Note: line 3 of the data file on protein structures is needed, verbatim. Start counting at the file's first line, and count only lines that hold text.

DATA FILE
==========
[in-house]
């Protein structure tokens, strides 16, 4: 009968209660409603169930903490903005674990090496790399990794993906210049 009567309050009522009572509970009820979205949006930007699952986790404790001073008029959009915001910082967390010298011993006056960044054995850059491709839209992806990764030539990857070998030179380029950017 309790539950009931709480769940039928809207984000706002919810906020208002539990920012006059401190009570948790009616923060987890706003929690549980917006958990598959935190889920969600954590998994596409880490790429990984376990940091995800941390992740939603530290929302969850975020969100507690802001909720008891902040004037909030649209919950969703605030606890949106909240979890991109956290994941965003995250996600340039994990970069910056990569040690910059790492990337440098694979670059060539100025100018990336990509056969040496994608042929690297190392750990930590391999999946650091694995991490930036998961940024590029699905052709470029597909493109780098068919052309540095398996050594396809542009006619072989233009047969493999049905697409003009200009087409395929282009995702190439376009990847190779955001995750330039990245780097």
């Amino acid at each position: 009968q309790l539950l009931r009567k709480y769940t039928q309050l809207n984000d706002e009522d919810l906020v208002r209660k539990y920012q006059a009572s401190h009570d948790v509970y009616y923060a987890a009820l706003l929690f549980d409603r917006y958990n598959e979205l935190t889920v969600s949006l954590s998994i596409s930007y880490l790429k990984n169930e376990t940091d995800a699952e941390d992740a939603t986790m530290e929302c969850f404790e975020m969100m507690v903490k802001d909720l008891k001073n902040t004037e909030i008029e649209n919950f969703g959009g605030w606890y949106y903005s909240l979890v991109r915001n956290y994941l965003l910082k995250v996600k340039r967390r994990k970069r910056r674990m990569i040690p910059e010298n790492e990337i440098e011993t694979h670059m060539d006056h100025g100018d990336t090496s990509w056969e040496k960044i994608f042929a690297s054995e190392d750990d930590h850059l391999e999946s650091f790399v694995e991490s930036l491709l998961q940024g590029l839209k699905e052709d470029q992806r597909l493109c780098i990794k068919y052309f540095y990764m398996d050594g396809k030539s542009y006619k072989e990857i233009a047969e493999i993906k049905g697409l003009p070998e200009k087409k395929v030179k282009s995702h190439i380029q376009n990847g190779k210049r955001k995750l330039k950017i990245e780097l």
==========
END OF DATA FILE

């Amino acid at each position: 009968q309790l539950l009931r009567k709480y769940t039928q309050l809207n984000d706002e009522d919810l906020v208002r209660k539990y920012q006059a009572s401190h009570d948790v509970y009616y923060a987890a009820l706003l929690f549980d409603r917006y958990n598959e979205l935190t889920v969600s949006l954590s998994i596409s930007y880490l790429k990984n169930e376990t940091d995800a699952e941390d992740a939603t986790m530290e929302c969850f404790e975020m969100m507690v903490k802001d909720l008891k001073n902040t004037e909030i008029e649209n919950f969703g959009g605030w606890y949106y903005s909240l979890v991109r915001n956290y994941l965003l910082k995250v996600k340039r967390r994990k970069r910056r674990m990569i040690p910059e010298n790492e990337i440098e011993t694979h670059m060539d006056h100025g100018d990336t090496s990509w056969e040496k960044i994608f042929a690297s054995e190392d750990d930590h850059l391999e999946s650091f790399v694995e991490s930036l491709l998961q940024g590029l839209k699905e052709d470029q992806r597909l493109c780098i990794k068919y052309f540095y990764m398996d050594g396809k030539s542009y006619k072989e990857i233009a047969e493999i993906k049905g697409l003009p070998e200009k087409k395929v030179k282009s995702h190439i380029q376009n990847g190779k210049r955001k995750l330039k950017i990245e780097l």